Political leaders in trouble frequently play the trust card in the hope of getting out of jail free. With great humility, they play it talking over the heads of their captive audience to the country at large via the TV cameras. The deeper the trouble, the more exuberant their claims become that trust is the solution to the country’s – and the party’s - individual and collective woes. Everything will be fine, the leader says, when there is trust. Trust makes great sound bites. Don't trust him, trust me, see how 'umble I am, says the political wolf in Heep's clothing.
I’ve just been watching a report on Channel 4 News of Michael Howard’s trust-focused speech to his party’s Bournemouth conference this afternoon. Personally, I’ve never had much sympathy with him or with the politics he’s been involved with over the past twenty-five years or so. Today was no different. But he, more than anyone in the country I reckon, must know that he’s talking through his hat.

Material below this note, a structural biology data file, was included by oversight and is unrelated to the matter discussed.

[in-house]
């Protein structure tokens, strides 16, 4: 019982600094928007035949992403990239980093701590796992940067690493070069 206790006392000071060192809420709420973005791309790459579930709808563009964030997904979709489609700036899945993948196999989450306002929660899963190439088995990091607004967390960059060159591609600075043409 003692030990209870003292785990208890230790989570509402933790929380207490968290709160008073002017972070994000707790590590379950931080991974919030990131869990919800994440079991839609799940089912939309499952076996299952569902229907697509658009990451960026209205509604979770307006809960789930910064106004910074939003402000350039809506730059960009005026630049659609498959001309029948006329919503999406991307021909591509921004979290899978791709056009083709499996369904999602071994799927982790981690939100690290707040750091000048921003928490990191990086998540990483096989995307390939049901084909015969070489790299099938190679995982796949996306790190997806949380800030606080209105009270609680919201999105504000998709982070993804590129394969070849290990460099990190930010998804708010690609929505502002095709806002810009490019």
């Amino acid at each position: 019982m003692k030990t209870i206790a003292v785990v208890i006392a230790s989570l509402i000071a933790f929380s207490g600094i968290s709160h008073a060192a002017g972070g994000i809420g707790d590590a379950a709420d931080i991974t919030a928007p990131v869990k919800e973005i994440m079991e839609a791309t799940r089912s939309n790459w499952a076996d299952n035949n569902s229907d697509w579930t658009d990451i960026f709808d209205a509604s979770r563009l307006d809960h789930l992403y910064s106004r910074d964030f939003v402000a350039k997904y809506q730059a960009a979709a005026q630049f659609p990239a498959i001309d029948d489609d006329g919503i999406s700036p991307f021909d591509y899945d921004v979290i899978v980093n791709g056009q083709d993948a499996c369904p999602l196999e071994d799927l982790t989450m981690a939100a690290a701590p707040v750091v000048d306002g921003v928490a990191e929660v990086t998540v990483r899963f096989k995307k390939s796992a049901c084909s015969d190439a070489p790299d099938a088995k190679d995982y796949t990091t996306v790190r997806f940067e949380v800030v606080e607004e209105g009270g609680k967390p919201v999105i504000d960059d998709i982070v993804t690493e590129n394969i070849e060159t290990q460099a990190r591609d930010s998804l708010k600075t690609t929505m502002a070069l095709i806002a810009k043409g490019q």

British politics is an adversarial, zero-sum affair. For all involved, it runs on publicness, comfort and asymmetric power. And whatever trust is, however it is defined, by Michael Howard or anyone else, it is none of the above.
Immediate concerns determine behaviour in adversarial politics, leaving no space for trust. Trusting behaviour is punished. And worse, the more the trust card is played, the more adversarial the politics becomes. And so the spiral spins down. Ego, not trust, is what’s needed to play zero-sum games.